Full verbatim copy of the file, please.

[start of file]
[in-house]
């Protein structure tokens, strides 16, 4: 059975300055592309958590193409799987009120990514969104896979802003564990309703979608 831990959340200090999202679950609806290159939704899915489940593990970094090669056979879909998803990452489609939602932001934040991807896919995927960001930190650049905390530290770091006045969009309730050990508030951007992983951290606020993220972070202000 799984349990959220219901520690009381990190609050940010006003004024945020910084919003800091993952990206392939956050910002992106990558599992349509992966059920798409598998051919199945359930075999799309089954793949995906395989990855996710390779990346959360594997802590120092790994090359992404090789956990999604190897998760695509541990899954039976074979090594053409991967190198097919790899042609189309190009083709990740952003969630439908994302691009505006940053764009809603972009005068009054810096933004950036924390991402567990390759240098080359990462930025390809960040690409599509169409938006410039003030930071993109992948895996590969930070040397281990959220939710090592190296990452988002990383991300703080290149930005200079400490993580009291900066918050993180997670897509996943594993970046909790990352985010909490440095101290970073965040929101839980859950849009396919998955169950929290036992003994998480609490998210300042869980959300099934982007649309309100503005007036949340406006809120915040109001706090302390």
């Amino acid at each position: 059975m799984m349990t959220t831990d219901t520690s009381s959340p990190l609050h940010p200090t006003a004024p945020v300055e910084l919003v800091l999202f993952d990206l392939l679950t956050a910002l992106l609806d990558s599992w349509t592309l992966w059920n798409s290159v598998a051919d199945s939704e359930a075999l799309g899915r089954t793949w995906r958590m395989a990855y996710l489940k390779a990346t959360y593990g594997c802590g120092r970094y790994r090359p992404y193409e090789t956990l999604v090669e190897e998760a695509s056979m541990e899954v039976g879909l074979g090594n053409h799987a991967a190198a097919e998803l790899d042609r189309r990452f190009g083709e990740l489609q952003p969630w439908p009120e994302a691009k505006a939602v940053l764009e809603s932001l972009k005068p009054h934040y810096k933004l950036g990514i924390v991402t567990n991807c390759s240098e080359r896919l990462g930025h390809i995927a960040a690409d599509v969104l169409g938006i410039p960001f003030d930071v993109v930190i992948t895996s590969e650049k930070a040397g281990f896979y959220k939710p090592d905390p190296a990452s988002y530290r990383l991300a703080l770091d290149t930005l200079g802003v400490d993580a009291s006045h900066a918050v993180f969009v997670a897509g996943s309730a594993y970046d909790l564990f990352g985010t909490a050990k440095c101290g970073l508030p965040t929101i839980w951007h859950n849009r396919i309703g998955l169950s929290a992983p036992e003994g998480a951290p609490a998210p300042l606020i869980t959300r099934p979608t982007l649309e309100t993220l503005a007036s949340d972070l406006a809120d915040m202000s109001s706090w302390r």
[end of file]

[in-house]
């Protein structure tokens, strides 16, 4: 059975300055592309958590193409799987009120990514969104896979802003564990309703979608 831990959340200090999202679950609806290159939704899915489940593990970094090669056979879909998803990452489609939602932001934040991807896919995927960001930190650049905390530290770091006045969009309730050990508030951007992983951290606020993220972070202000 799984349990959220219901520690009381990190609050940010006003004024945020910084919003800091993952990206392939956050910002992106990558599992349509992966059920798409598998051919199945359930075999799309089954793949995906395989990855996710390779990346959360594997802590120092790994090359992404090789956990999604190897998760695509541990899954039976074979090594053409991967190198097919790899042609189309190009083709990740952003969630439908994302691009505006940053764009809603972009005068009054810096933004950036924390991402567990390759240098080359990462930025390809960040690409599509169409938006410039003030930071993109992948895996590969930070040397281990959220939710090592190296990452988002990383991300703080290149930005200079400490993580009291900066918050993180997670897509996943594993970046909790990352985010909490440095101290970073965040929101839980859950849009396919998955169950929290036992003994998480609490998210300042869980959300099934982007649309309100503005007036949340406006809120915040109001706090302390």
């Amino acid at each position: 059975m799984m349990t959220t831990d219901t520690s009381s959340p990190l609050h940010p200090t006003a004024p945020v300055e910084l919003v800091l999202f993952d990206l392939l679950t956050a910002l992106l609806d990558s599992w349509t592309l992966w059920n798409s290159v598998a051919d199945s939704e359930a075999l799309g899915r089954t793949w995906r958590m395989a990855y996710l489940k390779a990346t959360y593990g594997c802590g120092r970094y790994r090359p992404y193409e090789t956990l999604v090669e190897e998760a695509s056979m541990e899954v039976g879909l074979g090594n053409h799987a991967a190198a097919e998803l790899d042609r189309r990452f190009g083709e990740l489609q952003p969630w439908p009120e994302a691009k505006a939602v940053l764009e809603s932001l972009k005068p009054h934040y810096k933004l950036g990514i924390v991402t567990n991807c390759s240098e080359r896919l990462g930025h390809i995927a960040a690409d599509v969104l169409g938006i410039p960001f003030d930071v993109v930190i992948t895996s590969e650049k930070a040397g281990f896979y959220k939710p090592d905390p190296a990452s988002y530290r990383l991300a703080l770091d290149t930005l200079g802003v400490d993580a009291s006045h900066a918050v993180f969009v997670a897509g996943s309730a594993y970046d909790l564990f990352g985010t909490a050990k440095c101290g970073l508030p965040t929101i839980w951007h859950n849009r396919i309703g998955l169950s929290a992983p036992e003994g998480a951290p609490a998210p300042l606020i869980t959300r099934p979608t982007l649309e309100t993220l503005a007036s949340d972070l406006a809120d915040m202000s109001s706090w302390r």